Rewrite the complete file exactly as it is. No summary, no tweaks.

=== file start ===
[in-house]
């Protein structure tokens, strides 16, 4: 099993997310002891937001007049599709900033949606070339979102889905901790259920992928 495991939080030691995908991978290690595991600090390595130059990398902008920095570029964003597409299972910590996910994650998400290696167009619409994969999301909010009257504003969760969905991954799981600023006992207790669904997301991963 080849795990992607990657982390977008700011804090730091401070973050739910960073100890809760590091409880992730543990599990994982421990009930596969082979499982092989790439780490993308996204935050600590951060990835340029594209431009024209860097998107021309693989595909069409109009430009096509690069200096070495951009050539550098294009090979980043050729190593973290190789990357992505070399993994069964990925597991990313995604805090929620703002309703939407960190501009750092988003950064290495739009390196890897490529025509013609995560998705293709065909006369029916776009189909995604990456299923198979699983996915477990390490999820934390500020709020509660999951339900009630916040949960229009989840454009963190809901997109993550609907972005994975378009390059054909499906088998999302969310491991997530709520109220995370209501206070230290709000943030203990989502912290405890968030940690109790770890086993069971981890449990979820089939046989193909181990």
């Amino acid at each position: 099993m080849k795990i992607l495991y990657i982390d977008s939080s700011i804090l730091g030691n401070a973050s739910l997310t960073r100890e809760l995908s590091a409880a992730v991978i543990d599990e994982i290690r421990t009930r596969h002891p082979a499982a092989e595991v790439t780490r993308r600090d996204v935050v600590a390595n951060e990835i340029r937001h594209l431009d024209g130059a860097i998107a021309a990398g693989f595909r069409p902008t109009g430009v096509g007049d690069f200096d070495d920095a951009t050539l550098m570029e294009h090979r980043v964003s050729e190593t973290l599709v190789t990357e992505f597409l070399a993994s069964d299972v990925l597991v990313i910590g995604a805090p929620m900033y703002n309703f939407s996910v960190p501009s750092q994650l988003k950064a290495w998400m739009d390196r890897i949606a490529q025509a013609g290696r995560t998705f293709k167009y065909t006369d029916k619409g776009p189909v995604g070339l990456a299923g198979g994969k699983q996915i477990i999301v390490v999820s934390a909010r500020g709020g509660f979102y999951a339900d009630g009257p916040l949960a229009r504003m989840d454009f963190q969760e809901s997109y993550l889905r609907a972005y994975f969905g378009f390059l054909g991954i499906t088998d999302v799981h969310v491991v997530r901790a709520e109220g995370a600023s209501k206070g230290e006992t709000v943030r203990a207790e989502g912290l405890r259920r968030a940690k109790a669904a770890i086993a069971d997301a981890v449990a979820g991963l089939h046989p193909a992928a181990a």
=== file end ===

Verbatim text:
[in-house]
């Protein structure tokens, strides 16, 4: 099993997310002891937001007049599709900033949606070339979102889905901790259920992928 495991939080030691995908991978290690595991600090390595130059990398902008920095570029964003597409299972910590996910994650998400290696167009619409994969999301909010009257504003969760969905991954799981600023006992207790669904997301991963 080849795990992607990657982390977008700011804090730091401070973050739910960073100890809760590091409880992730543990599990994982421990009930596969082979499982092989790439780490993308996204935050600590951060990835340029594209431009024209860097998107021309693989595909069409109009430009096509690069200096070495951009050539550098294009090979980043050729190593973290190789990357992505070399993994069964990925597991990313995604805090929620703002309703939407960190501009750092988003950064290495739009390196890897490529025509013609995560998705293709065909006369029916776009189909995604990456299923198979699983996915477990390490999820934390500020709020509660999951339900009630916040949960229009989840454009963190809901997109993550609907972005994975378009390059054909499906088998999302969310491991997530709520109220995370209501206070230290709000943030203990989502912290405890968030940690109790770890086993069971981890449990979820089939046989193909181990």
């Amino acid at each position: 099993m080849k795990i992607l495991y990657i982390d977008s939080s700011i804090l730091g030691n401070a973050s739910l997310t960073r100890e809760l995908s590091a409880a992730v991978i543990d599990e994982i290690r421990t009930r596969h002891p082979a499982a092989e595991v790439t780490r993308r600090d996204v935050v600590a390595n951060e990835i340029r937001h594209l431009d024209g130059a860097i998107a021309a990398g693989f595909r069409p902008t109009g430009v096509g007049d690069f200096d070495d920095a951009t050539l550098m570029e294009h090979r980043v964003s050729e190593t973290l599709v190789t990357e992505f597409l070399a993994s069964d299972v990925l597991v990313i910590g995604a805090p929620m900033y703002n309703f939407s996910v960190p501009s750092q994650l988003k950064a290495w998400m739009d390196r890897i949606a490529q025509a013609g290696r995560t998705f293709k167009y065909t006369d029916k619409g776009p189909v995604g070339l990456a299923g198979g994969k699983q996915i477990i999301v390490v999820s934390a909010r500020g709020g509660f979102y999951a339900d009630g009257p916040l949960a229009r504003m989840d454009f963190q969760e809901s997109y993550l889905r609907a972005y994975f969905g378009f390059l054909g991954i499906t088998d999302v799981h969310v491991v997530r901790a709520e109220g995370a600023s209501k206070g230290e006992t709000v943030r203990a207790e989502g912290l405890r259920r968030a940690k109790a669904a770890i086993a069971d997301a981890v449990a979820g991963l089939h046989p193909a992928a181990a």